Libya’s Trapped African Migrants: A Case of Postmodern Slavery


We are pleased to announce that the next seminar in our Theorising Africa series will be a paper titled “Libya’s Trapped African Migrants: A Case of Postmodern Slavery” which will be delivered by Nolwazi Nadia Ncube on 24 April at 4pm in the LHRI Seminar Room 1. This series is hosted in association with LUCAS and is open to all. Feel free to join our Facebook community to keep up with future events and announcements.



This paper adopts an interdisciplinary approach bringing together the field of Media Studies and Sociology, using Ross Kemp’s 2017 documentary entitled ‘Libya’s Migrant Hell’ as an entry point into the reconceptualization of this particular case of trapped migration as a form of not only postcolonial, but postmodern slavery. In this case study, migrants predominately from Côte d’Ivoire, Gambia, Niger, Nigeria, Sierra Leone and Sudan in an exodus to Europe via Libya are taking great stakes for a ‘better life’ in Europe. Within this process of pursuing a better life, some of these migrants are held ransom for the price of their continued; exploited and exposed to gendered vulnerabilities and harm en route to Italy. They are trapped in an existence that is neither here – in their country of origin – nor there – in their desired destination. The paper explores these migrants through the lens of the ‘fourth space’, which is drawn from Bhabha’s (1994) concept of a ‘third space’.

This paper proposes that these African migrants exist in fourth space – trapped, unwanted, unrecognised and forgotten by (i) Libya, (ii) Europe and (iii) their home country. The paper critiques the Weberian concept of ‘lebeschancen’ (life chances) employing the Ndebele proverb ‘ithemba alibulali’ (hope does not kill) as an extended metaphor and African appropriation of their condition that encapsulates the dehumanizing dangers of seeking a better life at any and all costs. The operationalization of this proverb into a conceptual tool in this paper marks une petite rupture with the transposition of African theories into and onto existing frames of European philosophical thought. In a quasi-non-conformist fashion, the paper breaks away from rather than replicates and re-enforces value-laden binaries such as better/worse, modern/traditional and developed/developing amidst a dominant tide of academic rhetoric in which ‘indigenous’ and ‘ethno’ are prefixed to African epistemologies in such a way as to delegitimise them as theories by fixating on their locality. In this instance Ndebele refers to the language spoken by the same-named African tribe in Zimbabwe, also known as the Matabele.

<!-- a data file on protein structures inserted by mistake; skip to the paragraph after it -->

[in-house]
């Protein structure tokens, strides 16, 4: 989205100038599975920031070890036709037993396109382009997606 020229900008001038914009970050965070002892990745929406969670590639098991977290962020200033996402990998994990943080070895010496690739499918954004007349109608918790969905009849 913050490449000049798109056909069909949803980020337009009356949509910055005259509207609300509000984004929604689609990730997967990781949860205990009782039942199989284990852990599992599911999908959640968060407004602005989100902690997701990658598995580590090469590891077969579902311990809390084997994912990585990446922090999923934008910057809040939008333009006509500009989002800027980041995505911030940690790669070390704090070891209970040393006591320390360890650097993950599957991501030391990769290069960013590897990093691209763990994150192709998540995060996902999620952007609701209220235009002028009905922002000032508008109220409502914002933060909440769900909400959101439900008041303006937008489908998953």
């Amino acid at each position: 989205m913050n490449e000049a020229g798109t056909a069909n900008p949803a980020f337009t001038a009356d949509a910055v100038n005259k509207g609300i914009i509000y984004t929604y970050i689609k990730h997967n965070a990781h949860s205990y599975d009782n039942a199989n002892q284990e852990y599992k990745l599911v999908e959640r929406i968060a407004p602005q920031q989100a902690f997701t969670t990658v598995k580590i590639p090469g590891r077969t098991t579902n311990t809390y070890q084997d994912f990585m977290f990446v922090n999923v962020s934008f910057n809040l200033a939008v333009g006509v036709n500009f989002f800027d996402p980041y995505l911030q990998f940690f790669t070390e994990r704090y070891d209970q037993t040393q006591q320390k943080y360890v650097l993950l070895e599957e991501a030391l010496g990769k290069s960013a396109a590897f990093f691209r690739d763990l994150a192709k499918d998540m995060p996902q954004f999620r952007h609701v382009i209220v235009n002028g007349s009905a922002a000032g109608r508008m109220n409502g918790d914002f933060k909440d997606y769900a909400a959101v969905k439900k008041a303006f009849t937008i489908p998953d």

About Nolwazi Nadia Ncube 

NadiaNcubeNolwazi Nadia Ncube is a PhD student at the Department of Sociology at the University of Aberdeen. Her main research interests are the Sociology of Reproduction and the Body, Socio-linguistics, Gender Studies, Development Studies, Public Health and Transmigration Studies. She is Elphinstone Scholar at the University of Aberdeen who is interested in theory from and of Africa and her PhD topic which is titled, Menstruation Narratives: Through Narratives of the Zimbabwean Rural Girl Child aims to capture cultural narrative in a work linked to a program that she founded in 2015 called ‘Save the Girl-with-a-Vision’ (SGV). The program supports 70 girls in the village of Mbizingwe in Esigodini, Zimbabwe. Through SGV, Nadia advocates for the sexual reproductive health and rights of rural girl and widens the access to sanitary wear for the SGV programme beneficiaries in an effort to curb school girl absenteeism. Nadia speaks Ndebele, Zulu, Shona, French and English. She considers her proficiency in these languages to be a rich archive from which critical theories of Africa can be accessed and transformed.

Nadia holds three degrees in Sociology from UCT – a Bachelor of Arts (B.A.), a Bachelor of Social Science (Honours) in Development Studies and Master of Social Science in Global Studies. During her master’s she was the awardee of the merit-based International Student Scholarship. She has a heart for the plight of women, children and marginalised groups and is a published poet, journalist and creative writer with a fourthcoming article in the African Journal of Social Work entitled, ‘Citizenship Alterities: The Case of Birth Registration: the Case of Birth Registrations in the Tongogara Refugee Camp of Zimbabwe’ (Ncube, Chimbwanda & Willie, 2018).

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